Five Facts about Meningococcal Disease and Prevention
- Meningococcal disease is rare, but it can be deadly, leading to death in 10-15 percent of cases.
- Among those who survive, as many as 19 percent live with permanent disabilities, such as brain damage, hearing loss, loss of kidney function or limb amputations.
- Adolescents and young adults are among those at greatest risk for meningococcal disease.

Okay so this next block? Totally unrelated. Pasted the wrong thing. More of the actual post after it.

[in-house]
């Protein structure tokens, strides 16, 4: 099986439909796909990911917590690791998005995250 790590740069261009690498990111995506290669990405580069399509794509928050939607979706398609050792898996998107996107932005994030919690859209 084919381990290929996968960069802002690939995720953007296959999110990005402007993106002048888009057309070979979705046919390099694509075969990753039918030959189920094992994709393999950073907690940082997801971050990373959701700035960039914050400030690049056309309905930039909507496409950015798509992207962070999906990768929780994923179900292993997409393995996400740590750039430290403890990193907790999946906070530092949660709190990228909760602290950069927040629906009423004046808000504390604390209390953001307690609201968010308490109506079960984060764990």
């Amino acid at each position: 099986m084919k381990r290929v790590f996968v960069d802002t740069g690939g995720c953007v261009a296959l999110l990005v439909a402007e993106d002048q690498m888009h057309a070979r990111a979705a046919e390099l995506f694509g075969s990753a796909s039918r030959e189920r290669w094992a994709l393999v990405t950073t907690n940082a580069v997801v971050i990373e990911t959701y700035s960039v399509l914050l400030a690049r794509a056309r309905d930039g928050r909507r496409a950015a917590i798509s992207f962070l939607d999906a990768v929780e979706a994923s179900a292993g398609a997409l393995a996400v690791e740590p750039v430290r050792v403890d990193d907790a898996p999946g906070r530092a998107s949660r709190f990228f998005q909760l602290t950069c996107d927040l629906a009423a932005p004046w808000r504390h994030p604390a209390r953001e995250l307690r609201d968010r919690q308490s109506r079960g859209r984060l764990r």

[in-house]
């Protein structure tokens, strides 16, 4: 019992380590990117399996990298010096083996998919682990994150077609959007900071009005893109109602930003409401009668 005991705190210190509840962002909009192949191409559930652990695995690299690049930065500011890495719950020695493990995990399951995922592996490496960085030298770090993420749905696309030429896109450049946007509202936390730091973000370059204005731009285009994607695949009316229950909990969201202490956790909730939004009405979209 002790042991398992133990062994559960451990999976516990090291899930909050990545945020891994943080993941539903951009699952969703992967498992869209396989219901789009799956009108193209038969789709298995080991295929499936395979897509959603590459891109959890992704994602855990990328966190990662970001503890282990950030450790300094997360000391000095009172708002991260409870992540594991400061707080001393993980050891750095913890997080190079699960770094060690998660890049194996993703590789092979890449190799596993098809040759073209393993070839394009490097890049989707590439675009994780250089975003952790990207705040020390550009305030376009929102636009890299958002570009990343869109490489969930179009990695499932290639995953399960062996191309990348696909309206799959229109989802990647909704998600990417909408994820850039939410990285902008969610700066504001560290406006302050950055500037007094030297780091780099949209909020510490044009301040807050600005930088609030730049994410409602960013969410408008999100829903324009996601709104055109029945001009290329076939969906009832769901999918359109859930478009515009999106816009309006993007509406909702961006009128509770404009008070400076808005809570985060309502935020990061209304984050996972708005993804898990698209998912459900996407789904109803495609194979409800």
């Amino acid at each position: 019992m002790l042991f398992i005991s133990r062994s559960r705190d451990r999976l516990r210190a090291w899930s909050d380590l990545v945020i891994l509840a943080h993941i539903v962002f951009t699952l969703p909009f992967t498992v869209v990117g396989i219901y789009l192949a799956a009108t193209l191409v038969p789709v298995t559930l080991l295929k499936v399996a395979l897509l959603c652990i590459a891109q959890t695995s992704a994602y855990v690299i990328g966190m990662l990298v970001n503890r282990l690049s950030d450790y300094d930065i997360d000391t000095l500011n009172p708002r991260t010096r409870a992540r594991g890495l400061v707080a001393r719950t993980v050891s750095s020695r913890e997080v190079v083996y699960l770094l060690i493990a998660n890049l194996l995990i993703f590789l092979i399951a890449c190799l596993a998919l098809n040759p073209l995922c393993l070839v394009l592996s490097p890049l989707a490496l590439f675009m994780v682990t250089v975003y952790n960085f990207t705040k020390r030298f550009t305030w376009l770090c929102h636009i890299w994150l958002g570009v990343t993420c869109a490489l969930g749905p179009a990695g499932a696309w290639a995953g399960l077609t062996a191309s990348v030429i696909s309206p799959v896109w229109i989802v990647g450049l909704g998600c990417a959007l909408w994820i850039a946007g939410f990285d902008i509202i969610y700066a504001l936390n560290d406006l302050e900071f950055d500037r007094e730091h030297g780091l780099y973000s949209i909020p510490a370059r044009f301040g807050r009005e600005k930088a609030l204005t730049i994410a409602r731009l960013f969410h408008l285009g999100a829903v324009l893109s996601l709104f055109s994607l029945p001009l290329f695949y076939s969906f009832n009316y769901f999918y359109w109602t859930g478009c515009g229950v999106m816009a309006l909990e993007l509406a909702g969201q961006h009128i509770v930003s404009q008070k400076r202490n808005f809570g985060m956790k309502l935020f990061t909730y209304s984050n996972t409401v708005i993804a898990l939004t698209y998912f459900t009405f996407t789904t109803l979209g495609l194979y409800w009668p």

- Prevention of meningococcal disease is critical because it can be mistaken for flu or other viral infections and it can rapidly lead to death or disability.
- Health officials recommend routine vaccination against four of five major meningococcal disease serogroups (A, C, W and Y) at 11-12 with a booster at age 16. Young adults between 16 and 23 years old should also ask a healthcare provider about vaccination against serogroup B.